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THESE Lectures were none of them written originally, with any idea of their being printed; but I was requested, at the time of their delivery, to allow them to appear in the newspapers of the day; and it has since been suggested to me, that it might be useful to publish them in a more permanent form. A great portion of the matter is mere compilation from the works of other authors; and on looking over them to prepare them for the press, I have reason to believe that there are occasionally such extracts, of which I have lost the references. I trust, however, that they may serve the purpose for which they were, in a great measure, intended, viz., to assist in forming a taste for Literature, and Science, and Art, amongst the people of Canada. As yet we have scarcely any Literature of our own; but the great progress which Canada is making, and the growth of her Scientific and Literary Institutions, lead us to expect, that the day is not far distant, when from the Press of Canada there shall issue forth original works doing honor to her name, and worthy of comparison with those of other and older countries. And, in prospect of such a time, this little attempt of mine may, perhaps, have contributed, in a small measure, to have prepared the minds of a few additional readers to welcome the native Literature of Canada with grateful satisfaction.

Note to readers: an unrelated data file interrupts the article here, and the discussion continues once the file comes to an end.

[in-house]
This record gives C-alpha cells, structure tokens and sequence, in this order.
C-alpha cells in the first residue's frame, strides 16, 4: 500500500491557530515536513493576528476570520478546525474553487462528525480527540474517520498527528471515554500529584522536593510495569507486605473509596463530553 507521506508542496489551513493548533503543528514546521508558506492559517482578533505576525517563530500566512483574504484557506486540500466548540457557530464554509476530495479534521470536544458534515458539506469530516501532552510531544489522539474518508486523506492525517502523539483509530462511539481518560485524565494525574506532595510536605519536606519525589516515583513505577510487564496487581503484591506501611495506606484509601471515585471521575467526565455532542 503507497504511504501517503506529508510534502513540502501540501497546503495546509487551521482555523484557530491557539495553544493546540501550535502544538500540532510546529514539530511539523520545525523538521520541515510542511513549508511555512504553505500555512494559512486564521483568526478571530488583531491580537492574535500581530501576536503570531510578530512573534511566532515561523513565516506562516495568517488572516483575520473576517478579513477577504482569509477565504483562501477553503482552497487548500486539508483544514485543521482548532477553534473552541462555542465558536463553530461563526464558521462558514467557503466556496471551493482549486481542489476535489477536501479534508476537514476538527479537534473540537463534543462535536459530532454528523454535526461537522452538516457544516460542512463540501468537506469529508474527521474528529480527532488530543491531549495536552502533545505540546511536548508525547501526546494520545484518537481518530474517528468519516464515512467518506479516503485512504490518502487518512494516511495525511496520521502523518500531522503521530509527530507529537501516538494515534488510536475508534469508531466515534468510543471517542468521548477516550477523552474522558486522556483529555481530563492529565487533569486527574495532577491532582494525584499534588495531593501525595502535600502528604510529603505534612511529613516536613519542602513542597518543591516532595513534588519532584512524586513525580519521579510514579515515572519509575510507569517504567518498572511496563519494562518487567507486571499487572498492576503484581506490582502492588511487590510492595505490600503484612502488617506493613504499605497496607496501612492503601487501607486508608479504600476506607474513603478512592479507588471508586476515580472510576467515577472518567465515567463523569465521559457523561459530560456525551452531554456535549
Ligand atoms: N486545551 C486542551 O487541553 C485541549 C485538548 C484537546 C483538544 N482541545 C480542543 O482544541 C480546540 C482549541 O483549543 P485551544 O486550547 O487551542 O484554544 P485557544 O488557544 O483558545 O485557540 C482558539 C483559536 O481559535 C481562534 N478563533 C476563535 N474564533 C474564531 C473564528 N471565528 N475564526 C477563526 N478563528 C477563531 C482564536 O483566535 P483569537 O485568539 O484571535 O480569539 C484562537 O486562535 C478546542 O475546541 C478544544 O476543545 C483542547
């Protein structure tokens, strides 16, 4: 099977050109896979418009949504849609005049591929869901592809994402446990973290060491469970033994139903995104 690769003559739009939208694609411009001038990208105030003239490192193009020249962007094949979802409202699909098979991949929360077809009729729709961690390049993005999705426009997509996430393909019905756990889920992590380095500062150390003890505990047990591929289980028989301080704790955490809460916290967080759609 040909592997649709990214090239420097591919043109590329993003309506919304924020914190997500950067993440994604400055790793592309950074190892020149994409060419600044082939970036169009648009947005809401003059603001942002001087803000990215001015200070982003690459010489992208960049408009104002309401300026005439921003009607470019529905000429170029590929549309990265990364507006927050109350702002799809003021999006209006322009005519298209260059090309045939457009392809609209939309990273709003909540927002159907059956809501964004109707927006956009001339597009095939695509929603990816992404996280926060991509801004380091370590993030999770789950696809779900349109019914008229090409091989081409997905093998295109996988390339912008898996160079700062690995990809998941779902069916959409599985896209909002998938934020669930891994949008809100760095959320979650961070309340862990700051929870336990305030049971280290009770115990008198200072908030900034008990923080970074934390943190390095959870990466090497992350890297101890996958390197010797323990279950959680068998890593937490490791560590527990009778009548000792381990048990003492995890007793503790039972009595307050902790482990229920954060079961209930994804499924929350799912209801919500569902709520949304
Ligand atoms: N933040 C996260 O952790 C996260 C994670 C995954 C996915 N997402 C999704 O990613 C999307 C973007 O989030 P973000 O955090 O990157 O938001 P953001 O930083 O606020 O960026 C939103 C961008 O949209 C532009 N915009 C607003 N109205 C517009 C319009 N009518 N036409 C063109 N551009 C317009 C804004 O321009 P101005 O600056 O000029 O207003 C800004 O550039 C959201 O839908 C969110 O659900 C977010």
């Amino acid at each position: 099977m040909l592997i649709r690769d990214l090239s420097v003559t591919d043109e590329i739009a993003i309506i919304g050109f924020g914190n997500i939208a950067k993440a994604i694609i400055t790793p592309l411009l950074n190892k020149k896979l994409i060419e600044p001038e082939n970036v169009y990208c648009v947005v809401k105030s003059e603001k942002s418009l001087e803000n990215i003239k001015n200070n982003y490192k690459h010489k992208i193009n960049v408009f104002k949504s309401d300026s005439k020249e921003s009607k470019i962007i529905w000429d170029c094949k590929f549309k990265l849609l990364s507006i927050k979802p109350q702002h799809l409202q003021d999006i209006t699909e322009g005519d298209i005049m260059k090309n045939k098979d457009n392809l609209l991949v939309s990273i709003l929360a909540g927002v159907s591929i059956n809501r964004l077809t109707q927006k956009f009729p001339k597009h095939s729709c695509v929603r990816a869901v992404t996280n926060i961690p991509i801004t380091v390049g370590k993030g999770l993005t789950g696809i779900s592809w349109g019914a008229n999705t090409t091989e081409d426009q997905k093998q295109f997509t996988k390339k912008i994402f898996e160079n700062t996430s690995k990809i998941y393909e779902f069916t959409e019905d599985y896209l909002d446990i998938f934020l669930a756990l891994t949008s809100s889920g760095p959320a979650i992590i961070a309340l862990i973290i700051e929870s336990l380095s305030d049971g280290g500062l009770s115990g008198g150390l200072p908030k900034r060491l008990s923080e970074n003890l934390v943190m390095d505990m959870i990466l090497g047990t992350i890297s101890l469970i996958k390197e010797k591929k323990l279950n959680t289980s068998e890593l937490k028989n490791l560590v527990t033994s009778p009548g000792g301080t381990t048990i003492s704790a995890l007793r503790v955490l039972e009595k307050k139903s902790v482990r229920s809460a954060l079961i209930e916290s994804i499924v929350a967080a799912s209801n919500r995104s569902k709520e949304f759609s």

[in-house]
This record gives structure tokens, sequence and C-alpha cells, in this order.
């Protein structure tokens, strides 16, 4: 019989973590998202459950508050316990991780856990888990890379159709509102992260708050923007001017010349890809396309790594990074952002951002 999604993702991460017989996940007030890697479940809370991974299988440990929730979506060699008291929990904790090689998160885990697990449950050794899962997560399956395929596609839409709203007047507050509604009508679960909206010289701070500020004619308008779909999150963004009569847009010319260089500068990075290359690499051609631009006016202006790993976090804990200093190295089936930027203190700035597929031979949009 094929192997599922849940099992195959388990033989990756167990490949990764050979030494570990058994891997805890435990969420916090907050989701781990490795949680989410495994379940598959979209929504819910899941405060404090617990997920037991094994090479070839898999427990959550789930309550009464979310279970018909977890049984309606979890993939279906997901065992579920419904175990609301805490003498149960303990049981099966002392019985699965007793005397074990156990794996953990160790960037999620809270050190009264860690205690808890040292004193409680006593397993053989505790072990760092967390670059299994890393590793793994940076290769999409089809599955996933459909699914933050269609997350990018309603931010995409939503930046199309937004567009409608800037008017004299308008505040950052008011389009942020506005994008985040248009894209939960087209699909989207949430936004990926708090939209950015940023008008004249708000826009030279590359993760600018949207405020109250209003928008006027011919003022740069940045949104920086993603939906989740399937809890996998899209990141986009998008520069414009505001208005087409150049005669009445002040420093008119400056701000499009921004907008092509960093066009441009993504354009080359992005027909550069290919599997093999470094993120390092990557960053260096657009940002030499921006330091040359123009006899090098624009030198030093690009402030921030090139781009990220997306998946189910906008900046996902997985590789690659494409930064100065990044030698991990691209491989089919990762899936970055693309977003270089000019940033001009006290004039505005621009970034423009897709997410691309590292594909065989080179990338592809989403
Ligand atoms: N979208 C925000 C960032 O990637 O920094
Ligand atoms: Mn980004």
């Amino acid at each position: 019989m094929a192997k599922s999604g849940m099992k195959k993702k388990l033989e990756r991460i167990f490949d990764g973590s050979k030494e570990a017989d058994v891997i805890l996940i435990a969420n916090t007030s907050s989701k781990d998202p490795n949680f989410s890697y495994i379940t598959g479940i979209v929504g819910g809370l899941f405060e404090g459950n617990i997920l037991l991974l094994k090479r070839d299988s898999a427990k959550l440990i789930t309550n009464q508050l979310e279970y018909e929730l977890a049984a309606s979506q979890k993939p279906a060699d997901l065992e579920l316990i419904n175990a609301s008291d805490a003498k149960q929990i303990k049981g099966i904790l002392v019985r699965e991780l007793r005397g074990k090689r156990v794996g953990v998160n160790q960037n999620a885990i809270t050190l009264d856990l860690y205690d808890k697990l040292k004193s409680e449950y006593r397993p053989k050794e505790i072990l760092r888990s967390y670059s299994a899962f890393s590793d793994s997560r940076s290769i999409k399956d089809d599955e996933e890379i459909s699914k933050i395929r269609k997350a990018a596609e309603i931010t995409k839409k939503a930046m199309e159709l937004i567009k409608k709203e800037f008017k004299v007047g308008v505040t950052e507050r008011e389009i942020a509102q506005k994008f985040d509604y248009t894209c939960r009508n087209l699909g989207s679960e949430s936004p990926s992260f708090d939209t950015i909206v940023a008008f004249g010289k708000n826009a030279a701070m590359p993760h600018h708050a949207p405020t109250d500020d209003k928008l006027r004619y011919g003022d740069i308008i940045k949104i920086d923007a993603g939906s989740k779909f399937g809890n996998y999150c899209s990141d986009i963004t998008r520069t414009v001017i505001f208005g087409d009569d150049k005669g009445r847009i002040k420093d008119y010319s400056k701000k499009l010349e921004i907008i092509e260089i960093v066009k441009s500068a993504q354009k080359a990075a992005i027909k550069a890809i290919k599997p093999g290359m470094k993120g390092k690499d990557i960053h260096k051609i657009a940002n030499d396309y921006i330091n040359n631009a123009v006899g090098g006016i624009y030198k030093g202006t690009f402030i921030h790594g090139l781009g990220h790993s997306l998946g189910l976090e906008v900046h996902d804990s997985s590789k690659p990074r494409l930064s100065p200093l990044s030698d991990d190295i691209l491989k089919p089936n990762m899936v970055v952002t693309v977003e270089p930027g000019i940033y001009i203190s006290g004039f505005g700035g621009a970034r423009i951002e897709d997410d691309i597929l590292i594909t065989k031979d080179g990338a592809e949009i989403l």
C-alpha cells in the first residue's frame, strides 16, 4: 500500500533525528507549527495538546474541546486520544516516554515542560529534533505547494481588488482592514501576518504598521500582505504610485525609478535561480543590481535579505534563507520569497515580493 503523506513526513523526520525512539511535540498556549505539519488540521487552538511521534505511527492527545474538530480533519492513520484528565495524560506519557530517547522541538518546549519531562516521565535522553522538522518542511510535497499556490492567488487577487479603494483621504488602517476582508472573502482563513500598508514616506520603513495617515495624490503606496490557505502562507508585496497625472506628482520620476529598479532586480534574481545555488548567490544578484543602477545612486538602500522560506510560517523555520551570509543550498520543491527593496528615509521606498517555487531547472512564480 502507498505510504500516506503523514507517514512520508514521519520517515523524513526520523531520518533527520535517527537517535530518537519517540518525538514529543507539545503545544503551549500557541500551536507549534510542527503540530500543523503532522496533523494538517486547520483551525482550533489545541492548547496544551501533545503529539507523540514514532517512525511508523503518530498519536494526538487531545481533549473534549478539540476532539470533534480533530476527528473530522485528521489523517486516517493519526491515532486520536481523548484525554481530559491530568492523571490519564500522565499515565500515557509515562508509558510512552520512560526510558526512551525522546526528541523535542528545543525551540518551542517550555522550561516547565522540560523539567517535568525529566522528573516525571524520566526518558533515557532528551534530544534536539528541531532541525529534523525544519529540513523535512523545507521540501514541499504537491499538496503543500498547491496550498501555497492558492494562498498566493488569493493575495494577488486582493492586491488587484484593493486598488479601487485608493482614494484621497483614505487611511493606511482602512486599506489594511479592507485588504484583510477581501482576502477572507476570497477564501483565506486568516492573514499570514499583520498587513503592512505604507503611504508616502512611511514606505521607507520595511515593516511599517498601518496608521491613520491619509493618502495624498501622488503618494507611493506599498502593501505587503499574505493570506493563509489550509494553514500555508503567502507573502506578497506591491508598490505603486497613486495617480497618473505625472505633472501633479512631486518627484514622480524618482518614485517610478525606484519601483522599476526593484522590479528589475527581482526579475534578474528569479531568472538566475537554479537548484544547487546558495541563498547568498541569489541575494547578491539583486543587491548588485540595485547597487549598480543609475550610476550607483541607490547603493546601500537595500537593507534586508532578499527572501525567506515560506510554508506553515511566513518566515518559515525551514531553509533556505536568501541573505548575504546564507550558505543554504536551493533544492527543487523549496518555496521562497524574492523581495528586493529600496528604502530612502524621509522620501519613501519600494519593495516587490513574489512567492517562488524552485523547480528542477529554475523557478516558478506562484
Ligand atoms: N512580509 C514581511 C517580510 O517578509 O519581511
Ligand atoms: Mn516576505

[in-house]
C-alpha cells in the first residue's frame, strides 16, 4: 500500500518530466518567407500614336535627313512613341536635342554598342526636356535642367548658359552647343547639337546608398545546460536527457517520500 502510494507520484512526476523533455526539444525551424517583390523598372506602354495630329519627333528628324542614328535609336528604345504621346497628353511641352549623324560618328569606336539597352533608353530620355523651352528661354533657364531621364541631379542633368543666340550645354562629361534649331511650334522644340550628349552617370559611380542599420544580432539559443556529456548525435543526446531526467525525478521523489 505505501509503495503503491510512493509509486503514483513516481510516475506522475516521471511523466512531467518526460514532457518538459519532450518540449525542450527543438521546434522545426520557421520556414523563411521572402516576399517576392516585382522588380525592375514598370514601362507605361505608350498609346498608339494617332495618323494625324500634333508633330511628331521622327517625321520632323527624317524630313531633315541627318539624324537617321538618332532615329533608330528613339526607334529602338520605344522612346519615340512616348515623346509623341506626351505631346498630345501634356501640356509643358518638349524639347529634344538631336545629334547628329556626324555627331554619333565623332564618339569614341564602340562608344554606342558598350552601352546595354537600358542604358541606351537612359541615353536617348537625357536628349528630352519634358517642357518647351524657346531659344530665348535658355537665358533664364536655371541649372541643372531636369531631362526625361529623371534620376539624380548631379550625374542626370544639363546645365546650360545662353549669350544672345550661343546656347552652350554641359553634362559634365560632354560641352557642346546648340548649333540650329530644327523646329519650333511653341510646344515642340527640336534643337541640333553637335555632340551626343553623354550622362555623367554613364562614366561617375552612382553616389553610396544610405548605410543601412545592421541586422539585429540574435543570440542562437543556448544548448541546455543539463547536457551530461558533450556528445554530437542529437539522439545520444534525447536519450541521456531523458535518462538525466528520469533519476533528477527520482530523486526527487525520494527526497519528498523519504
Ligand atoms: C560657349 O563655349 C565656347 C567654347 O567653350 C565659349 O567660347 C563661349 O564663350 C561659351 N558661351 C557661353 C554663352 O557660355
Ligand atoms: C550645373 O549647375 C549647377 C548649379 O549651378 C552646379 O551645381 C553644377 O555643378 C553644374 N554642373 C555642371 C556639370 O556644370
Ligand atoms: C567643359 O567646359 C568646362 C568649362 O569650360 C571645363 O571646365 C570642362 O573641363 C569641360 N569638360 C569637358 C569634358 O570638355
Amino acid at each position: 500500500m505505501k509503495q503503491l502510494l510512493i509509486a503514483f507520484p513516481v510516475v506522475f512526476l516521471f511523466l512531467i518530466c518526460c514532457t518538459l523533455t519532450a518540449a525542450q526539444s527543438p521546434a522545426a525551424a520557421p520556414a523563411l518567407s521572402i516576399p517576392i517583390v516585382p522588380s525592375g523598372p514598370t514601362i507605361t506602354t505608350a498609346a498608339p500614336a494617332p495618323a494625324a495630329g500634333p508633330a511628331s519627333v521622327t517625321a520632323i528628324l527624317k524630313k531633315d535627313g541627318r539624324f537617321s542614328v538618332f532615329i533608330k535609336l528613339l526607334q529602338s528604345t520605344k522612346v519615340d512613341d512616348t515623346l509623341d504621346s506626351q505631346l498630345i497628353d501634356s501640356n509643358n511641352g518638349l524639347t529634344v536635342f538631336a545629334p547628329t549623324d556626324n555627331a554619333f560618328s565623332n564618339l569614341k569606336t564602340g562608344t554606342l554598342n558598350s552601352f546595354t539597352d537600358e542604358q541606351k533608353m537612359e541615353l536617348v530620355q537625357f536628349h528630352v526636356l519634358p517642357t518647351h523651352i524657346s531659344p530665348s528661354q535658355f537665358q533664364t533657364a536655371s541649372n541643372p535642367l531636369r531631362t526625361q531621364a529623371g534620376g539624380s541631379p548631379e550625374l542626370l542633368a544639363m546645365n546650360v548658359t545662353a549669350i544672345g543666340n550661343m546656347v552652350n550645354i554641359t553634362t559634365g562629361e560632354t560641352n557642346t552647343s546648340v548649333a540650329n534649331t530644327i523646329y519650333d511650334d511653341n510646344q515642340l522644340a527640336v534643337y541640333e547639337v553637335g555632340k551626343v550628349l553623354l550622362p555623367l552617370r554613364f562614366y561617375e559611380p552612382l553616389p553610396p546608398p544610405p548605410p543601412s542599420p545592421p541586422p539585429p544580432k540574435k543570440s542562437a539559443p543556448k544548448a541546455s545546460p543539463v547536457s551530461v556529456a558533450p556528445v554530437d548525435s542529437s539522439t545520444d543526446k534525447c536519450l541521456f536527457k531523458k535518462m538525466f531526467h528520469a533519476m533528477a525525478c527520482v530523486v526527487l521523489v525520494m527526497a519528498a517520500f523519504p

SEE HOUSE, Montreal, June 3, 1859.
DELIVERED IN THE MECHANICS HALL,
THE CHURCH OF ENGLAND ASSOCIATION FOR YOUNG MEN OF MONTREAL,
ON MONDAY EVENING, FEB, 16, 1857.
BEFORE we enter upon those particular objects which have been arranged for the Lectures to be delivered on the Mondays of the following weeks for this Association, in connection with which I am to address you this evening, it may be useful at - this the commencement, to enter somewhat into a dissertation upon the nature and intent of such Associations in general, and the principles upon which this has been formed, the members of which, I, as Patron, now address.
The Association is called the “ Church of England Young Men's Association.” This, like many oth
societies and associafor benevolent or religious purposes, of which we are every day hearing, is an institution of very recent date; and while many people are too easily interested in any such matters by the very attraction of their novelty, others are too apt to object to any new projects, especially religious associations on this very ground of their novelty ;-whereas no valid argument, either for or against them, can be raised on this score; but their merits or demerits must be argued on different principles. The first com